Component Upgrade for Video Editing

  pyro87 11:51 26 Dec 2012

Hi All,

Hope Santa was good to everyone!

I'm after some advice regarding my desktop setup - I just have a basic Dell Inspiron. When doing HD video editing (nothing fancy, just home videos) the loading time and general time it takes to produce the videos is very slow.

According to the windows experience rating the lack of graphics card may be the culprit. I currently have none; it's running on board graphics only. The rest of the PC spec isn't amazing but it's acceptable for what I need. 4GB of DDR3 RAM, 750GB HDD, Intel Core Duo E7500 ~ 2.94GHz.

Based on the above information what do you think would be the best way to spend £100 making the performance better for the application mentioned? It may be worthwhile to mention I'm just using Windows Movie Maker and running Windows 7.



  hastelloy 16:52 26 Dec 2012

If you are using 64 bit, you could increase your memory - assuming your MB can take more. Otherwise a graphics card would free up some of your existing memory. No doubt others will advise on graphics cards if that's the best route.

I hope you have your home videos (as well as everything else) backed up - preferably on an external HDD. If you only have 1 HDD at present you would lose everything if it failed.

  pyro87 17:53 26 Dec 2012


Thanks for the reply :)

I am using a 64 bit OS. The current RAM is 4x1GB 240pin 1066MHz DDR3 DIMM. Its been a long time since I played with PC's and I'm unsure what my best option to go up to 8GB would be.

Would the motherboard be Okay with something like this:

I have access to a graphics card to try (an Asus GT440 1GB DDR5) so I'll see if that makes any difference as well.

Thanks again marvin42

  Woolwell 18:28 26 Dec 2012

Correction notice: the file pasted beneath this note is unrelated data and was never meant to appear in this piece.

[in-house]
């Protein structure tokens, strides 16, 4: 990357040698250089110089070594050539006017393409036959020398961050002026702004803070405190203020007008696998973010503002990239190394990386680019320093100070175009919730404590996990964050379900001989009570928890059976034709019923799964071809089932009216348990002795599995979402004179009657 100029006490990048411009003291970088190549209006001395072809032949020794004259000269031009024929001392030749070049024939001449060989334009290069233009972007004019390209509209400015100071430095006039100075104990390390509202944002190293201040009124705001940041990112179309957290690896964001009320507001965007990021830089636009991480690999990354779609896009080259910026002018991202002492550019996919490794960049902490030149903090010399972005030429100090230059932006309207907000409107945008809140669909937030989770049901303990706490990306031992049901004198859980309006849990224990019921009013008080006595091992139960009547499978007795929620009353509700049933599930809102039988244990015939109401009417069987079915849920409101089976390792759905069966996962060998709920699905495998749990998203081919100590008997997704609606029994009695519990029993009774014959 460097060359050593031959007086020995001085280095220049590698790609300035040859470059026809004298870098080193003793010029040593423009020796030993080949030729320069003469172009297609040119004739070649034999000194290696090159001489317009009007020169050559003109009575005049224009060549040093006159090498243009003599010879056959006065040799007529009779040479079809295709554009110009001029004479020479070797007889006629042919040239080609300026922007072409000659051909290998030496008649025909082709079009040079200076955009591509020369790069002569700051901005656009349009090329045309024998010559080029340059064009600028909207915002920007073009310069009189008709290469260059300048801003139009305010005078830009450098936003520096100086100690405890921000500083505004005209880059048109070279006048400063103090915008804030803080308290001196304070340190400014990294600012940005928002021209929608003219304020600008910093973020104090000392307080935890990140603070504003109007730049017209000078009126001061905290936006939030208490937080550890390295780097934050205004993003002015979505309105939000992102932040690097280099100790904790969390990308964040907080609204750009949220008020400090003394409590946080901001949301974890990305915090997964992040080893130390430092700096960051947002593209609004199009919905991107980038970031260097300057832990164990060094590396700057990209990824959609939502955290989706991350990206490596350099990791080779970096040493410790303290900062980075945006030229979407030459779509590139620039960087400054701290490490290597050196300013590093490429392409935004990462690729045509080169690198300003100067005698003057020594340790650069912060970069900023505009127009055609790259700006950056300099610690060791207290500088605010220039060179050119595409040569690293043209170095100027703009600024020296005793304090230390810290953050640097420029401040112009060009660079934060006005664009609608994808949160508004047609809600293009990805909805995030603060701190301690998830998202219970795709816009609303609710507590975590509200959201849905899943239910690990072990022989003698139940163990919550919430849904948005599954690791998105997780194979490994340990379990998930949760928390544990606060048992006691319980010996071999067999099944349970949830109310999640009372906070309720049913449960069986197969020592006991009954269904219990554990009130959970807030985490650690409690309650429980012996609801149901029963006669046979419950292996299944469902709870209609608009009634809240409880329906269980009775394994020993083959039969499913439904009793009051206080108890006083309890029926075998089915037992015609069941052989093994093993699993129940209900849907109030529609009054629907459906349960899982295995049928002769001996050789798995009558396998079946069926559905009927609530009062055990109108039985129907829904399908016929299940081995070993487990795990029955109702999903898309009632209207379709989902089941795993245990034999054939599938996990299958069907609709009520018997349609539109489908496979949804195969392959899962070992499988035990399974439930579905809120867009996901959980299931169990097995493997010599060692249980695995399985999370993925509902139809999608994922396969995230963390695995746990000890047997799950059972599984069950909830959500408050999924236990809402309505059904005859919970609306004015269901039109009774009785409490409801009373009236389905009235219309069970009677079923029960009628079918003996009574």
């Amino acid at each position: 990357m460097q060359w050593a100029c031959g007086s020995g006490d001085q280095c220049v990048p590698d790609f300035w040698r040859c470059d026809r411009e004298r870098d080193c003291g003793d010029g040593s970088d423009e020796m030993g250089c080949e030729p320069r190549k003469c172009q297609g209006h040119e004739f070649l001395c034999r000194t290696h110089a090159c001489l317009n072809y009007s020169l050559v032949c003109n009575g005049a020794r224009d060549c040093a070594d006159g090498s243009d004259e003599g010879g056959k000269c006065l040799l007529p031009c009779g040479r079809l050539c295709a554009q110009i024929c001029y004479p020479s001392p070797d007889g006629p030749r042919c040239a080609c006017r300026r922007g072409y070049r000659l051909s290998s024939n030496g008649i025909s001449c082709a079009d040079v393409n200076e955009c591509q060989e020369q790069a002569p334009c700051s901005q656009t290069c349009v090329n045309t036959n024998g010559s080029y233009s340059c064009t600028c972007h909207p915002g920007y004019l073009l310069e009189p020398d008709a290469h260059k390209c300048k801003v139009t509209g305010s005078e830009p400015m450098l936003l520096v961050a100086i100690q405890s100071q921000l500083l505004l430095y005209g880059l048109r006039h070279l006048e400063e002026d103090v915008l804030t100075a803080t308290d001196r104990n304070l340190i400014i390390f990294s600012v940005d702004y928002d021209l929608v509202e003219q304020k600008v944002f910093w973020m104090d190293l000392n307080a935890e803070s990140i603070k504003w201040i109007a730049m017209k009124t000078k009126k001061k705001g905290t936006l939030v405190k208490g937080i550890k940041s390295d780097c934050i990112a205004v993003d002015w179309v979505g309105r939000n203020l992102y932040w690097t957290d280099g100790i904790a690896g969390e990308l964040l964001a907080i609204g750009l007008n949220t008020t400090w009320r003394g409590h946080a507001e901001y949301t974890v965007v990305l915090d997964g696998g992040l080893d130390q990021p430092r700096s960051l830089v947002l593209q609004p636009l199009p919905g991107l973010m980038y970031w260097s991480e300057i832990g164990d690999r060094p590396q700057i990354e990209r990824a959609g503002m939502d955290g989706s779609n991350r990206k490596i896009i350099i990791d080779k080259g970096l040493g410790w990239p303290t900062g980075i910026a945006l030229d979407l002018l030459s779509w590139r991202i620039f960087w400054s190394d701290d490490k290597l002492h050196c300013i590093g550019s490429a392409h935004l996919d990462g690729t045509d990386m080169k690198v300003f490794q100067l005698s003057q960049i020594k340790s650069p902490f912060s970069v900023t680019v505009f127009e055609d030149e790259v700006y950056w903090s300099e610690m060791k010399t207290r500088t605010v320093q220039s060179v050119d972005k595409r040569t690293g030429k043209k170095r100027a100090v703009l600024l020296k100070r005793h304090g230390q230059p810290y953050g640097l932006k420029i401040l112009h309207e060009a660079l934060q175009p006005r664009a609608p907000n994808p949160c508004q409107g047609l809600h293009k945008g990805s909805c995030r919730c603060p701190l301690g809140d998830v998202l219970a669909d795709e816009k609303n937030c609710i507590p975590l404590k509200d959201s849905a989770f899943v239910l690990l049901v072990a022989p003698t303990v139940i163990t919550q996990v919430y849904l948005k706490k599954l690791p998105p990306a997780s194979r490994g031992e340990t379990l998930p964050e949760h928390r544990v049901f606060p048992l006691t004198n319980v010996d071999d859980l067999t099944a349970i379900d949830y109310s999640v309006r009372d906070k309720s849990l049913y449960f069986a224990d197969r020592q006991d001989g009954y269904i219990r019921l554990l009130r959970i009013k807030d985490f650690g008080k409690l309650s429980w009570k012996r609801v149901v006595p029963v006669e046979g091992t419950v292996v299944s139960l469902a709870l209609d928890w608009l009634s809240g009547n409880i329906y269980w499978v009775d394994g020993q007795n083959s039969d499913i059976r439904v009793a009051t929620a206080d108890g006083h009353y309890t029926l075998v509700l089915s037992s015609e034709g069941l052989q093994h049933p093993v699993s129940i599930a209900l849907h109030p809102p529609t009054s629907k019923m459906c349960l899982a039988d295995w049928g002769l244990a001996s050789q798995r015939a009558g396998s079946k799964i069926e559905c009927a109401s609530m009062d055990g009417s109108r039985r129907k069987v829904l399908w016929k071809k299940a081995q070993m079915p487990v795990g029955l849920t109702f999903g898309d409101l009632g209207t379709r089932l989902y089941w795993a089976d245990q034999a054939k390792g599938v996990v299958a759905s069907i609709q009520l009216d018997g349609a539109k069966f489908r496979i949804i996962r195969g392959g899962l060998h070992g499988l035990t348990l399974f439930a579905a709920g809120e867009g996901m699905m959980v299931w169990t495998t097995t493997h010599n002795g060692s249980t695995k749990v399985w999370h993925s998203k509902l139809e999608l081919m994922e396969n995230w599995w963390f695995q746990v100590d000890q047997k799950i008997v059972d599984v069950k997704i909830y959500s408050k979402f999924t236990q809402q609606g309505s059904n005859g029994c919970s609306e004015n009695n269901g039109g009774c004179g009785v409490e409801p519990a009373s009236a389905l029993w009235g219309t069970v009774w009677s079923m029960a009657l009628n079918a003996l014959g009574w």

I have found that HD video editing requires plenty of RAM. Graphics card will make a difference too but you need to check that your PSU can provide sufficient power. A fast HD will help plus a quad core cpu.

I use Serif MoviePlus X6.

  hastelloy 20:12 26 Dec 2012

For more memory go to Crucial. Use the scanner to see what is recommended. I would always buy from Crucial for reliability but there are cheaper alternatives.

If you're thinking of video editing software you can't beat Adobe Premiere Elements (IMHO).

  lotvic 00:18 27 Dec 2012

I agree with marvin42, best to check with Crucial scanner before you buy more ram. You haven't said if pc came with W7 64bit or if you installed it (instead of XP or Vista). My Dell motherboard will only take 4GB max although it is fully compliant with W7 64bit (I have that on a separate harddrive and swap between it and XP)

  hastelloy 09:45 27 Dec 2012

Whatever you do, please get something like THIS for backups. I have all of my video, photos, music etc on at least 2 different external HDDs - belt & braces but I don't worry about losing anything!!

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